[viii] Gallus, S., Lugo, A., Garavello, W., Bosetti, C., Santoro, E., & Colombo, P. (2012). Prevalence and determinants of tinnitus in the Italian adult population. Neurological sciences, 33(4), 911-918. doi: 10.1007/s10072-011-0873-y.
[ix] Attias, J., et al. (2011). Oral magnesium intake reduces permanent hearing loss induced by noise exposure. American Journal of Otolaryngology, 32(5), 421-426.
[x] Koopman, J. P., et al. (2018). No effects of oral magnesium supplementation on tinnitus: A randomized, double-blind, placebo-controlled trial. Ear and Hearing, 39(4), 722-729.
[xi] Hilton, M. P., et al. (2013). Ginkgo biloba for tinnitus. Cochrane Database of Systematic Reviews, 3, CD003852.
[xii] Moffa, A., et al. (2016). Vitamin B12 in the treatment of tinnitus: A systematic review. International Journal of Audiology, 55(11), 605-616.
[xiii] Mehrparvar, A. H., et al. (2013). Effect of zinc supplementation in the treatment of tinnitus: A double-blind randomized placebo-controlled trial. Otology & Neurotology, 34(6), 1101-1106.
[xiv] Shargorodsky, J., et al. (2016). Vitamin D and vitamin B12 deficiencies are common in patients with tinnitus. American Journal of Otolaryngology, 37(6), 495-497.
[xv] Schochat, E., et al. (2019). Magnesium supplementation as an adjuvant therapy for noise-induced hearing loss: A randomized double-blind placebo-controlled trial. International Journal of Audiology, 58(9), 575-582.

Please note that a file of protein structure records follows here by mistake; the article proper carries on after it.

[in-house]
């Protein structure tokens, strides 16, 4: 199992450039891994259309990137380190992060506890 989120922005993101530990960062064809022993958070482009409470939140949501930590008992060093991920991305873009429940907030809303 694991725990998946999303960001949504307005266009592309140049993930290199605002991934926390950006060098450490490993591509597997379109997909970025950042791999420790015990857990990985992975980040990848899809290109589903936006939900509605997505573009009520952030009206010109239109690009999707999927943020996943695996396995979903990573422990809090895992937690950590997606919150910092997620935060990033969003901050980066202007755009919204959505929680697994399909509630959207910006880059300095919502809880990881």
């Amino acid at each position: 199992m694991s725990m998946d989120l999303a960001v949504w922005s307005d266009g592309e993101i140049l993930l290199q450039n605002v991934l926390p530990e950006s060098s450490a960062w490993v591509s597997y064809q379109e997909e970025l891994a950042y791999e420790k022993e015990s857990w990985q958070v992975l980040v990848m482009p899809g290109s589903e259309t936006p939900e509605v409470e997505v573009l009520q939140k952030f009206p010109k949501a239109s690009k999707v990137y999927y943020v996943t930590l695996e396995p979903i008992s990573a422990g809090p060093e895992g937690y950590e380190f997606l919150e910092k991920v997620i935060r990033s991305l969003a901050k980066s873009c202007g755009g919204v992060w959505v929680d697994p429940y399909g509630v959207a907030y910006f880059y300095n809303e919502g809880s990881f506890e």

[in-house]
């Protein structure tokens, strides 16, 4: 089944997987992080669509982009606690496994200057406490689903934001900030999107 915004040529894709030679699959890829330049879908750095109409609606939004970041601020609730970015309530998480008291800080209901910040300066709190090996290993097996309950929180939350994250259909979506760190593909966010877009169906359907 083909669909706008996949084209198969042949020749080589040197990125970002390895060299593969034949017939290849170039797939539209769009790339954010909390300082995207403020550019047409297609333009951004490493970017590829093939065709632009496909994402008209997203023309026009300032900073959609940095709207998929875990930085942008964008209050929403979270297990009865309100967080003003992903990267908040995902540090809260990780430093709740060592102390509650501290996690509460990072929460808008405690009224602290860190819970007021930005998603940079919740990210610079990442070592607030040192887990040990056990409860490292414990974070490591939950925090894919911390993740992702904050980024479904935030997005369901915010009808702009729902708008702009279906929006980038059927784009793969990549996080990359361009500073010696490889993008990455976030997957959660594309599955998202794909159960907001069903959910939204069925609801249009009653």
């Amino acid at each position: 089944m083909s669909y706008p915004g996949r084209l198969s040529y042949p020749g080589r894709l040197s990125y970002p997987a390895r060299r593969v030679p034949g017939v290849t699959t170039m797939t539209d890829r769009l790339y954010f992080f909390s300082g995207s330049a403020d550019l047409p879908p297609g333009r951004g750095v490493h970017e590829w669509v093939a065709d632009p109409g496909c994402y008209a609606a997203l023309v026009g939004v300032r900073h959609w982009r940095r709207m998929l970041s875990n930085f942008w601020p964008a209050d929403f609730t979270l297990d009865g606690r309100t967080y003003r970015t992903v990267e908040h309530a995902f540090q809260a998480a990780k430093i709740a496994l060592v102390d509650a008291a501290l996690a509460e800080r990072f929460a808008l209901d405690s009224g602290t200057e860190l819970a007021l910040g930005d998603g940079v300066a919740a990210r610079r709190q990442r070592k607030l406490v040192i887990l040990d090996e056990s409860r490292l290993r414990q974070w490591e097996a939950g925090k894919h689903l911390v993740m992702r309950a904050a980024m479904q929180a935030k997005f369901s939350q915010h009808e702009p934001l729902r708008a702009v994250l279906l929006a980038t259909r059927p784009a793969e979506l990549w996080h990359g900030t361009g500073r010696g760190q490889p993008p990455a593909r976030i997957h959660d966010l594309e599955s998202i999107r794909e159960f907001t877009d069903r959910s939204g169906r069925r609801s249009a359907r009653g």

[xvi] Morgenstern C, Biermann E. The efficacy of Ginkgo special extract EGb 761 in patients with tinnitus. Int J Clin Pharmacol Ther. 2010;48(3):164-168.
[xvii] Langguth, B; Kreuzer, PM; Kleinjung, T; De Ridder, D (September 2013). "Tinnitus: causes and clinical management". The Lancet Neurology. 12 (9): 920–930.
[xviii] Aazh, H., & Moore, B. C. (2018). Factors related to tinnitus and hyperacusis handicap in older people. International journal of audiology, 57(2), 75-82.
Please note that the information contained within this website does not and should not replace medical advice, and is not intended to treat or diagnose. We always recommend you consult with your doctor. Our Nutritional Therapy team is highly trained and we offer one to one Nutritional Therapy Consultations, which are designed to be complementary to any medical treatment from a functional medicine approach, as well as offering a preventative & optimal health focus.